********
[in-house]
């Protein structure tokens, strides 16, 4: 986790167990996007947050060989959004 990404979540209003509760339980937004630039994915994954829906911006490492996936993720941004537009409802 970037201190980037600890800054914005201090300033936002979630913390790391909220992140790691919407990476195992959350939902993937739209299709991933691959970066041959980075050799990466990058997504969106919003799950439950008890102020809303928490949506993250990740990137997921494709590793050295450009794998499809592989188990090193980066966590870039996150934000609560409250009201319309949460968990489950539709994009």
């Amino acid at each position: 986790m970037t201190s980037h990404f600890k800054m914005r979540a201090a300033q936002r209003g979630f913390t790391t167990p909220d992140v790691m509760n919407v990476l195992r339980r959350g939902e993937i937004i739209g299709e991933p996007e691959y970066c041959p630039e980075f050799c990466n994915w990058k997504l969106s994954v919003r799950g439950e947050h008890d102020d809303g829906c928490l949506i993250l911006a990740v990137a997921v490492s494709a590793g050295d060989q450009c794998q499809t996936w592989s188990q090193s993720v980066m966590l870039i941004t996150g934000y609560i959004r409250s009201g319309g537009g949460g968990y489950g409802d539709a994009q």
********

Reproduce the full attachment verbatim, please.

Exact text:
[in-house]
């Protein structure tokens, strides 16, 4: 986790167990996007947050060989959004 990404979540209003509760339980937004630039994915994954829906911006490492996936993720941004537009409802 970037201190980037600890800054914005201090300033936002979630913390790391909220992140790691919407990476195992959350939902993937739209299709991933691959970066041959980075050799990466990058997504969106919003799950439950008890102020809303928490949506993250990740990137997921494709590793050295450009794998499809592989188990090193980066966590870039996150934000609560409250009201319309949460968990489950539709994009």
């Amino acid at each position: 986790m970037t201190s980037h990404f600890k800054m914005r979540a201090a300033q936002r209003g979630f913390t790391t167990p909220d992140v790691m509760n919407v990476l195992r339980r959350g939902e993937i937004i739209g299709e991933p996007e691959y970066c041959p630039e980075f050799c990466n994915w990058k997504l969106s994954v919003r799950g439950e947050h008890d102020d809303g829906c928490l949506i993250l911006a990740v990137a997921v490492s494709a590793g050295d060989q450009c794998q499809t996936w592989s188990q090193s993720v980066m966590l870039i941004t996150g934000y609560i959004r409250s009201g319309g537009g949460g968990y489950g409802d539709a994009q």